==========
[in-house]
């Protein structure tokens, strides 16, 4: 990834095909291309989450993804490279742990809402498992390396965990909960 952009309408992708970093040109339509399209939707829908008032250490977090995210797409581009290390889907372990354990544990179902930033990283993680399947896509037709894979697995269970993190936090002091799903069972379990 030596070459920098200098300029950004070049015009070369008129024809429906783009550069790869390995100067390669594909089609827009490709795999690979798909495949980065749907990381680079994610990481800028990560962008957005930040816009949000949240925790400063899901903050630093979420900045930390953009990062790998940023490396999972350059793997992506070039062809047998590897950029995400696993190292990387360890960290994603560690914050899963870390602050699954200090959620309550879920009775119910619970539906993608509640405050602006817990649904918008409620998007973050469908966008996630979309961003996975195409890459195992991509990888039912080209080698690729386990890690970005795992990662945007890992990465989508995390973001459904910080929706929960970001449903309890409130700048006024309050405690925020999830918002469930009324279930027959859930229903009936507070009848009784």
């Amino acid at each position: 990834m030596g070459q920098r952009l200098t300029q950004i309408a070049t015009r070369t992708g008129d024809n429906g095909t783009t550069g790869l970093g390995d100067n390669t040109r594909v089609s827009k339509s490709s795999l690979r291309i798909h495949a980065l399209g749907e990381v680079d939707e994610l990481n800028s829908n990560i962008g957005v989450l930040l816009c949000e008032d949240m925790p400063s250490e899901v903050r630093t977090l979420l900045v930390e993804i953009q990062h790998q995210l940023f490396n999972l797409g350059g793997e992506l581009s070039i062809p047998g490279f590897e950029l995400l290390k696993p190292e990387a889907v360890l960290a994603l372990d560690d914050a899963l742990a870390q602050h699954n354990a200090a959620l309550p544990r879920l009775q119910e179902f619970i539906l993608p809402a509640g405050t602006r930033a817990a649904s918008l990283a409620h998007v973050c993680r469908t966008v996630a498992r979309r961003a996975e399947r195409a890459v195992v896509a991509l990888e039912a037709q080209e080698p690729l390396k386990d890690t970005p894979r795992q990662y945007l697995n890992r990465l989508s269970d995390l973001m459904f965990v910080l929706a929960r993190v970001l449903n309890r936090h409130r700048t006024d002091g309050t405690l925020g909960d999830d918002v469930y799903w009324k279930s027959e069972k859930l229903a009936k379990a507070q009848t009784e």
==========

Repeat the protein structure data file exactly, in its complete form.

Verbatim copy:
[in-house]
């Protein structure tokens, strides 16, 4: 990834095909291309989450993804490279742990809402498992390396965990909960 952009309408992708970093040109339509399209939707829908008032250490977090995210797409581009290390889907372990354990544990179902930033990283993680399947896509037709894979697995269970993190936090002091799903069972379990 030596070459920098200098300029950004070049015009070369008129024809429906783009550069790869390995100067390669594909089609827009490709795999690979798909495949980065749907990381680079994610990481800028990560962008957005930040816009949000949240925790400063899901903050630093979420900045930390953009990062790998940023490396999972350059793997992506070039062809047998590897950029995400696993190292990387360890960290994603560690914050899963870390602050699954200090959620309550879920009775119910619970539906993608509640405050602006817990649904918008409620998007973050469908966008996630979309961003996975195409890459195992991509990888039912080209080698690729386990890690970005795992990662945007890992990465989508995390973001459904910080929706929960970001449903309890409130700048006024309050405690925020999830918002469930009324279930027959859930229903009936507070009848009784």
């Amino acid at each position: 990834m030596g070459q920098r952009l200098t300029q950004i309408a070049t015009r070369t992708g008129d024809n429906g095909t783009t550069g790869l970093g390995d100067n390669t040109r594909v089609s827009k339509s490709s795999l690979r291309i798909h495949a980065l399209g749907e990381v680079d939707e994610l990481n800028s829908n990560i962008g957005v989450l930040l816009c949000e008032d949240m925790p400063s250490e899901v903050r630093t977090l979420l900045v930390e993804i953009q990062h790998q995210l940023f490396n999972l797409g350059g793997e992506l581009s070039i062809p047998g490279f590897e950029l995400l290390k696993p190292e990387a889907v360890l960290a994603l372990d560690d914050a899963l742990a870390q602050h699954n354990a200090a959620l309550p544990r879920l009775q119910e179902f619970i539906l993608p809402a509640g405050t602006r930033a817990a649904s918008l990283a409620h998007v973050c993680r469908t966008v996630a498992r979309r961003a996975e399947r195409a890459v195992v896509a991509l990888e039912a037709q080209e080698p690729l390396k386990d890690t970005p894979r795992q990662y945007l697995n890992r990465l989508s269970d995390l973001m459904f965990v910080l929706a929960r993190v970001l449903n309890r936090h409130r700048t006024d002091g309050t405690l925020g909960d999830d918002v469930y799903w009324k279930s027959e069972k859930l229903a009936k379990a507070q009848t009784e």